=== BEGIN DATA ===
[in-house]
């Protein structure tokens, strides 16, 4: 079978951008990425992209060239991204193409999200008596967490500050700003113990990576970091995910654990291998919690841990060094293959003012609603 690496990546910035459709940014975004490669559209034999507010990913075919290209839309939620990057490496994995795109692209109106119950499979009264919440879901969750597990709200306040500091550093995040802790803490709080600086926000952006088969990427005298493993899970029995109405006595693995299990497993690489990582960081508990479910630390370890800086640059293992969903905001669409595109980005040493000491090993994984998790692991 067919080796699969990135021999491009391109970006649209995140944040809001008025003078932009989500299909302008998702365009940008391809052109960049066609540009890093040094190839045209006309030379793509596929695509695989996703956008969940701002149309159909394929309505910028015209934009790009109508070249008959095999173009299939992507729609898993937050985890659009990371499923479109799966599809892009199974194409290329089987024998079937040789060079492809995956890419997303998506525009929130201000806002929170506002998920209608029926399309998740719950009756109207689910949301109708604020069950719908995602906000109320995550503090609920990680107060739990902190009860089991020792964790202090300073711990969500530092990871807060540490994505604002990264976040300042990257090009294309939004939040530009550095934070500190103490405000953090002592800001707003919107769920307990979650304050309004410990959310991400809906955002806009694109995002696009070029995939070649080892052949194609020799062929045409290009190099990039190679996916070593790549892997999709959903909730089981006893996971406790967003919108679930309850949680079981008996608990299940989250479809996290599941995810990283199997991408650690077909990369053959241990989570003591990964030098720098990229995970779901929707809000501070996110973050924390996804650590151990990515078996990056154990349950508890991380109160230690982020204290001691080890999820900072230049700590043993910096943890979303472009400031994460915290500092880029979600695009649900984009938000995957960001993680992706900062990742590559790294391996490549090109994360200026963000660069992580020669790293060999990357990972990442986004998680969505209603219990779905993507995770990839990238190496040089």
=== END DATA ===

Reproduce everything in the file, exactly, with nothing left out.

[in-house]
């Protein structure tokens, strides 16, 4: 079978951008990425992209060239991204193409999200008596967490500050700003113990990576970091995910654990291998919690841990060094293959003012609603 690496990546910035459709940014975004490669559209034999507010990913075919290209839309939620990057490496994995795109692209109106119950499979009264919440879901969750597990709200306040500091550093995040802790803490709080600086926000952006088969990427005298493993899970029995109405006595693995299990497993690489990582960081508990479910630390370890800086640059293992969903905001669409595109980005040493000491090993994984998790692991 067919080796699969990135021999491009391109970006649209995140944040809001008025003078932009989500299909302008998702365009940008391809052109960049066609540009890093040094190839045209006309030379793509596929695509695989996703956008969940701002149309159909394929309505910028015209934009790009109508070249008959095999173009299939992507729609898993937050985890659009990371499923479109799966599809892009199974194409290329089987024998079937040789060079492809995956890419997303998506525009929130201000806002929170506002998920209608029926399309998740719950009756109207689910949301109708604020069950719908995602906000109320995550503090609920990680107060739990902190009860089991020792964790202090300073711990969500530092990871807060540490994505604002990264976040300042990257090009294309939004939040530009550095934070500190103490405000953090002592800001707003919107769920307990979650304050309004410990959310991400809906955002806009694109995002696009070029995939070649080892052949194609020799062929045409290009190099990039190679996916070593790549892997999709959903909730089981006893996971406790967003919108679930309850949680079981008996608990299940989250479809996290599941995810990283199997991408650690077909990369053959241990989570003591990964030098720098990229995970779901929707809000501070996110973050924390996804650590151990990515078996990056154990349950508890991380109160230690982020204290001691080890999820900072230049700590043993910096943890979303472009400031994460915290500092880029979600695009649900984009938000995957960001993680992706900062990742590559790294391996490549090109994360200026963000660069992580020669790293060999990357990972990442986004998680969505209603219990779905993507995770990839990238190496040089």